Corinna Howland (University of Cambridge)
Patrick O'Hare (University of Cambridge)
The cooperative has proved to be a remarkably enduring and adaptive organizational form. With roots in the Industrial Revolution and with its current iterations persisting in/in spite of the highly contested materialities and moralities of neoliberalism, cooperatives manifest across different socio-historical contexts and economic sectors, whilst also leading distinctive local lives. As such, the cooperative has emerged as a floating signifier for a range of ventures aimed at social and economic transformation: grassroots responses to economic pressures and crises, modernization and development projects, and business endeavours such as the Basque private sector powerhouse Mondragón. With such diversity of histories and practice, what actually links cooperatives to one another? Why have cooperatives, as an organizational form, persisted for such a long time?
There has been considerable and sustained interested in cooperatives across the humanities and social sciences. Yet these approaches, which centre upon their status as economic organizations, political projects, and sites of meaning and value-making, remain largely siloed within specific disciplines. In anthropology, political science, and sociology, much of the debate has centred on whether cooperatives constitute a launch-pad for radical departures from prevailing social and economic conditions, or whether they instead reinforce the status quo. Other work, particularly in economics and development studies, has focused on more explicitly descriptive and applied ends: analysing the structure, efficiency, and successes/failures of particular cooperative projects, often in order to contribute to the progressive development of cooperative entities overall. What can we gain from bringing these two strands of research together? Furthermore, is it possible for us to move discussions of cooperatives beyond a consideration of structural politics and applied approaches, and what are the implications of this? What other (shared) avenues of analysis are open to us as cooperative scholars? As its primary objective, this two-day workshop seeks a more sustained and coherent interdisciplinary theorizing of contemporary and historic cooperative practice.
In particular, the workshop will explore the following questions: why and how have cooperatives endured as a form of social organization? What forms of sociality, politics, morality, and material practice do cooperatives engender? What is the relationship between cooperative form and practice across time and space? What role do cooperatives play in contesting and/or reproducing status-quo economics, politics, and associated social forms? How might attentiveness to recent theorising about economics – particularly notions of performativity and the commons – generate new ways of thinking about cooperatives? Finally, how might cooperatives shadow other kinds of communal and collaborative working groups, such as labour unions, collectives, and associations?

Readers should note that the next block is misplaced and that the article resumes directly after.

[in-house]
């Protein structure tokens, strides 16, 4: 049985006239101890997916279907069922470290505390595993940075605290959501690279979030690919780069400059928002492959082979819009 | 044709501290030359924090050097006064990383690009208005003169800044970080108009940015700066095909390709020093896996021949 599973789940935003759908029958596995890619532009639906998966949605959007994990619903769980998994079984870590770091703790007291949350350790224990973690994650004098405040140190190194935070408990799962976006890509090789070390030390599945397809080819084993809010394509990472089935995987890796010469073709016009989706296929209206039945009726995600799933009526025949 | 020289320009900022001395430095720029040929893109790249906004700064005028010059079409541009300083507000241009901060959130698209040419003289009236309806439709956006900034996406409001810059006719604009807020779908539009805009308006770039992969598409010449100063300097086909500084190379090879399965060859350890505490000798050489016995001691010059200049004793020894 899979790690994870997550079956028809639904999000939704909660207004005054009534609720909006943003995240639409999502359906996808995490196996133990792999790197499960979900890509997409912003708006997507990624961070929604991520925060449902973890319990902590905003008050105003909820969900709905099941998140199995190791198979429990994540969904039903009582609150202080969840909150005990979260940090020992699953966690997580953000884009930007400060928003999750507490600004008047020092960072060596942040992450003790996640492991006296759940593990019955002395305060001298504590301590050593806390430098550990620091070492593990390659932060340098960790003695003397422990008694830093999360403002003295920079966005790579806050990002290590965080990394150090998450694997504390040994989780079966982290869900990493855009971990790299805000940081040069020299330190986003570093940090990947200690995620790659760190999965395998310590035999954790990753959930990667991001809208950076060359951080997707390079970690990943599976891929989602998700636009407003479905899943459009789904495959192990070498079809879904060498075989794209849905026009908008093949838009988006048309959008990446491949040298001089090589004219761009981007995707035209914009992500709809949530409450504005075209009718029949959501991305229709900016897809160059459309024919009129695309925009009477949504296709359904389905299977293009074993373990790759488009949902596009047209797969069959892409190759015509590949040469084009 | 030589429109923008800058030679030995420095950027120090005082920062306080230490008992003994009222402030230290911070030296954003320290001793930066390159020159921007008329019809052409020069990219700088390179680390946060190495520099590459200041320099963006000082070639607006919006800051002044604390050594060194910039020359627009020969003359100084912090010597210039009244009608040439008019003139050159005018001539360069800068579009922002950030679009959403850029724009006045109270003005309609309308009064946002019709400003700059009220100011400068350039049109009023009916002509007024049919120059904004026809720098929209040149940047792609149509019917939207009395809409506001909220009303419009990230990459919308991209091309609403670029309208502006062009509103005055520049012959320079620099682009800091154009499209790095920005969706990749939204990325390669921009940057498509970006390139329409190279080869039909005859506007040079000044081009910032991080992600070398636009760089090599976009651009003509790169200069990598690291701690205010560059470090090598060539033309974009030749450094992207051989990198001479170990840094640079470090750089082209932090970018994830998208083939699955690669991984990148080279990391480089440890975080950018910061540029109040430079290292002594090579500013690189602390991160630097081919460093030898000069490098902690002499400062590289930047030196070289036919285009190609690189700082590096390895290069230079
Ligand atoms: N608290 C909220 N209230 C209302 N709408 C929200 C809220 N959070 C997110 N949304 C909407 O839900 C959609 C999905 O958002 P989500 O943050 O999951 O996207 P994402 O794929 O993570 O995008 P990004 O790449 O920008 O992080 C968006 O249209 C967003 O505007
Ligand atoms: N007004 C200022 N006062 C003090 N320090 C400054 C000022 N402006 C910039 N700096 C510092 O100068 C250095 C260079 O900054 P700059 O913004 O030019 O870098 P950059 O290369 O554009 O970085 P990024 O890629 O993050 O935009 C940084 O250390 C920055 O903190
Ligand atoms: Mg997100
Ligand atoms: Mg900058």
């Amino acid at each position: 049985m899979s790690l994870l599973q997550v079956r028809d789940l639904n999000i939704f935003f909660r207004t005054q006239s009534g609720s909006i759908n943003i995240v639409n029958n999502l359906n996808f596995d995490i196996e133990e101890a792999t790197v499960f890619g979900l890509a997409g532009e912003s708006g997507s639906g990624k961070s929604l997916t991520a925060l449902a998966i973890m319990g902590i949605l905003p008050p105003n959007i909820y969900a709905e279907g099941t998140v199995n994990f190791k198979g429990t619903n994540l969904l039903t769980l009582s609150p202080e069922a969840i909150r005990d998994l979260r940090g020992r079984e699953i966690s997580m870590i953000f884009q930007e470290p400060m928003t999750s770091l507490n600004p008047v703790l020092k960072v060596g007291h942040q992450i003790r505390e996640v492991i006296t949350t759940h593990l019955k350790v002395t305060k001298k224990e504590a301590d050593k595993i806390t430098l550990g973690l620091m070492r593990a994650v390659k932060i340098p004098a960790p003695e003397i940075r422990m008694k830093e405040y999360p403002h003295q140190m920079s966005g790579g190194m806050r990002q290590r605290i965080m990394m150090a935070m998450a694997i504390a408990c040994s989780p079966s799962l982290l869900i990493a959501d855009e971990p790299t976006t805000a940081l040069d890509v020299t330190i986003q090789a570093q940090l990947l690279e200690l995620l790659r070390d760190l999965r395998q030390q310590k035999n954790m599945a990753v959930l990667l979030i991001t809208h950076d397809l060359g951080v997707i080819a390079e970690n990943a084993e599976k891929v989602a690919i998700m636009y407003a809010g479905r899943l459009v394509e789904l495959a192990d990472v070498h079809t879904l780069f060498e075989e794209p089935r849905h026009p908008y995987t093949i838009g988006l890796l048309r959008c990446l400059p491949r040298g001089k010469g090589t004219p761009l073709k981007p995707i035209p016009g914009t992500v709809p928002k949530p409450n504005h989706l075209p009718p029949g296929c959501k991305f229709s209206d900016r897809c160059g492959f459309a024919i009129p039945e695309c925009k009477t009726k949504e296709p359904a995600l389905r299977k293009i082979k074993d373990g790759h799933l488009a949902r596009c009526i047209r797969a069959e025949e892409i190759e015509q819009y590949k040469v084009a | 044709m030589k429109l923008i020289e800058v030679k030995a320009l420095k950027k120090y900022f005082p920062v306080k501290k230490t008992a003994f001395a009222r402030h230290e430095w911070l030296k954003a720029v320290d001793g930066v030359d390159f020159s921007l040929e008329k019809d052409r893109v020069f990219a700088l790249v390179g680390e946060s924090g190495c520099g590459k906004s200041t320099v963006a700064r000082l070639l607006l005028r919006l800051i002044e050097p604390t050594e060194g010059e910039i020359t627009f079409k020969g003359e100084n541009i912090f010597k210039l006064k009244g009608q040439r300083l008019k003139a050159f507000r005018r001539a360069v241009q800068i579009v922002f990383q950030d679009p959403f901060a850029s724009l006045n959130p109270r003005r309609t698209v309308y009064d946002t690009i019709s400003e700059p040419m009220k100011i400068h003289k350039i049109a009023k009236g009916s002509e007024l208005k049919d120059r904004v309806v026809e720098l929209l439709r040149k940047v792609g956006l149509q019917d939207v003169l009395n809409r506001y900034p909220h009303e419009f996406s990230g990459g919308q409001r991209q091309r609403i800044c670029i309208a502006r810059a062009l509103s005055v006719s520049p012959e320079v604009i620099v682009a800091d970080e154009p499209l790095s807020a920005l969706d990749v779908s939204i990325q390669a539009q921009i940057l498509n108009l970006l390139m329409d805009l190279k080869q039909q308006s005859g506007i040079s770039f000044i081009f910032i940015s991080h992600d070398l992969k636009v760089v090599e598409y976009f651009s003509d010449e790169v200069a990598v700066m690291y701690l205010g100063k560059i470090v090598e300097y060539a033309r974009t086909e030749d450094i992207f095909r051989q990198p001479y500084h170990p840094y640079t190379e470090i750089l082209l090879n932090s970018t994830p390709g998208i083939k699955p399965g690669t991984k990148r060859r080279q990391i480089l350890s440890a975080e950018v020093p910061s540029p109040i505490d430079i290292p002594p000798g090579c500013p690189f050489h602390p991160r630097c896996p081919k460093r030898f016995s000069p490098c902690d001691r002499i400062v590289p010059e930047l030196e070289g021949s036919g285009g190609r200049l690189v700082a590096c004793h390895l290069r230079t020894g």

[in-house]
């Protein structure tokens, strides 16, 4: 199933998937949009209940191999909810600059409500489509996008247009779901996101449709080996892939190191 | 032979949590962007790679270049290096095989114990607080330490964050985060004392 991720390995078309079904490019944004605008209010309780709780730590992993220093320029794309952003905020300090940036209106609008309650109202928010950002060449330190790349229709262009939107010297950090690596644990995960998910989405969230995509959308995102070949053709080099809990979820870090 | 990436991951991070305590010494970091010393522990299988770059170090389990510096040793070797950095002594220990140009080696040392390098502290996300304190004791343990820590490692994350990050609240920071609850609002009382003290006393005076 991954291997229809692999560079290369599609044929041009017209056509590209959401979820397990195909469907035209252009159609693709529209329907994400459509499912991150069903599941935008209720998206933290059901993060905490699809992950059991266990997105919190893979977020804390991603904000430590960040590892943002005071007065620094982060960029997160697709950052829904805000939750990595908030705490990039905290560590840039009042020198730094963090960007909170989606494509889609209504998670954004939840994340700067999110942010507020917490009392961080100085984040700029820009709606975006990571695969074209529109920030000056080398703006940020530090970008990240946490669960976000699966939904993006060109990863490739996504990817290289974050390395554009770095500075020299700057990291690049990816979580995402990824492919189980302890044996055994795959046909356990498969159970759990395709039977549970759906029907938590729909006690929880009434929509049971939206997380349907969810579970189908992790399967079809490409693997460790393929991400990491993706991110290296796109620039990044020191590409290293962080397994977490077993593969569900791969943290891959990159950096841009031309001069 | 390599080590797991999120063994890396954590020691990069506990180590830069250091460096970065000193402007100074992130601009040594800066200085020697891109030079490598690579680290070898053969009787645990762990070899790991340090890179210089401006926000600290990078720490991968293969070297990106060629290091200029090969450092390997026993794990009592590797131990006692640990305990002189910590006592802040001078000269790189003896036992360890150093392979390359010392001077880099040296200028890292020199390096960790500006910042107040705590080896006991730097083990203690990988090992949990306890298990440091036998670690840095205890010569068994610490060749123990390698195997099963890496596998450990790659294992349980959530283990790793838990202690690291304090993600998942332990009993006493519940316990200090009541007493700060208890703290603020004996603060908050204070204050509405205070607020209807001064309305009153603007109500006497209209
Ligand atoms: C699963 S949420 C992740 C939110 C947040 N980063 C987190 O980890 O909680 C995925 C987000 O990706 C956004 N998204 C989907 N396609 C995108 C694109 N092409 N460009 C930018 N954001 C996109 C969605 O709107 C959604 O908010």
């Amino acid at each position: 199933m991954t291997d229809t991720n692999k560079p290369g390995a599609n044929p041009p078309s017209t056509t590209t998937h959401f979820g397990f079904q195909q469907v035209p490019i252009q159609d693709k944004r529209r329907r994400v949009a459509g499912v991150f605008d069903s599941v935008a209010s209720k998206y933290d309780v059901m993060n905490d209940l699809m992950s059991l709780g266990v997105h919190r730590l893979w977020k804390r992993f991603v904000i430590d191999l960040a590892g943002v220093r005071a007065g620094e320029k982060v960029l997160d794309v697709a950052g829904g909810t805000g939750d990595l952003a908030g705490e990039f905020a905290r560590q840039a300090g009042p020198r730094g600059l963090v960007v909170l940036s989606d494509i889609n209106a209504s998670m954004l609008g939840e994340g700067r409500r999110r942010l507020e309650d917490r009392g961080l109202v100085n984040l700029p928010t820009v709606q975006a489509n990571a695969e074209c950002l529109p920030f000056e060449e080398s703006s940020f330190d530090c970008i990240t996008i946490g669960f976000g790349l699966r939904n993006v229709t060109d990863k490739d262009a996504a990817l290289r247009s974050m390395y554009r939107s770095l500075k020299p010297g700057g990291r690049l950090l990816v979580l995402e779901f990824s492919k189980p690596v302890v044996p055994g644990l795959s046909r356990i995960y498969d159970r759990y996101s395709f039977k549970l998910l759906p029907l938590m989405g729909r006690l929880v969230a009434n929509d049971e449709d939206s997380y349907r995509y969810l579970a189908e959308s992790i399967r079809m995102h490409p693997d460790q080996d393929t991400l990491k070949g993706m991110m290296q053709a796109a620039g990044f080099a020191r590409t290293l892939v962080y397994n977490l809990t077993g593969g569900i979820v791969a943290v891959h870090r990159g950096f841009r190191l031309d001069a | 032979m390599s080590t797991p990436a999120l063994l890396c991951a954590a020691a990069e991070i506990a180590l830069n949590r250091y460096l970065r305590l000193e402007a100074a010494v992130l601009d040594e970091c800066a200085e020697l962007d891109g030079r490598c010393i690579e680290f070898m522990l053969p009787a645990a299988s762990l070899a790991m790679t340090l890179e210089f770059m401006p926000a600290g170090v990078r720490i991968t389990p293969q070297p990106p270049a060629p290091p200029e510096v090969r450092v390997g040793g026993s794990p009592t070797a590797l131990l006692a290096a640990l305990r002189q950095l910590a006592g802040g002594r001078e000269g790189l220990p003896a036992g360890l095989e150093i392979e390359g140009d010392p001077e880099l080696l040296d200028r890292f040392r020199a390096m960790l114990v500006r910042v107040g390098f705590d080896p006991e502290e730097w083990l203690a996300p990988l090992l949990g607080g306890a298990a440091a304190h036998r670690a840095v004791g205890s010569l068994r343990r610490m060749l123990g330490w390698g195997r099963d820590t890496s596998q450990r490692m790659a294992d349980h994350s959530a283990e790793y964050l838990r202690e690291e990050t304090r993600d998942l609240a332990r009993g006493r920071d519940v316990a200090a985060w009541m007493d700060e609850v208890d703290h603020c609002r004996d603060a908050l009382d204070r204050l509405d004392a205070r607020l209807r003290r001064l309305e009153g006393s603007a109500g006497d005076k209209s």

Call for Papers
We invite papers from across the social sciences and humanities (anthropology, history, geography, economics, political sciences, development studies) and from emerging and established scholars, to contribute to the workshop.
Participants are welcome to consider the following:
- Theoretical reconsiderations of the cooperative as social form and political potentiality
- History and historiography of cooperatives, the cooperative movement, and cooperative ‘experiments’
- The practice of cooperatives as 'total social institutions' and sites of meaning and value-making
- Continuities and frictions between cooperatives, the state, development NGOs, and market actors
- Micro-politics: governance, collective labour, and membership
- Theoretical and analytical connections between cooperatives and other types of communal and collaborative working associations (labour unions, collectives, informal work groups, the sharing economy, mutual and co-owned business, and associations)
Please send a 300-word abstract and short CV to Corinna Howland, cfh39 [at] cam.ac.uk by December 20th, 2017. Applicants will be notified if they have been accepted by January 5th, 2018.
Successful applicants will then be asked to submit a 3000-word paper by April 20th, 2018 for circulation among the workshop participants. This, together with a fifteen-minute presentation, will form the basis of the workshop discussions.
Accommodation, lunches, and a workshop dinner will be provided for speakers.
Supported by the Centre for Research in the Arts, Social Sciences and Humanities (CRASSH).
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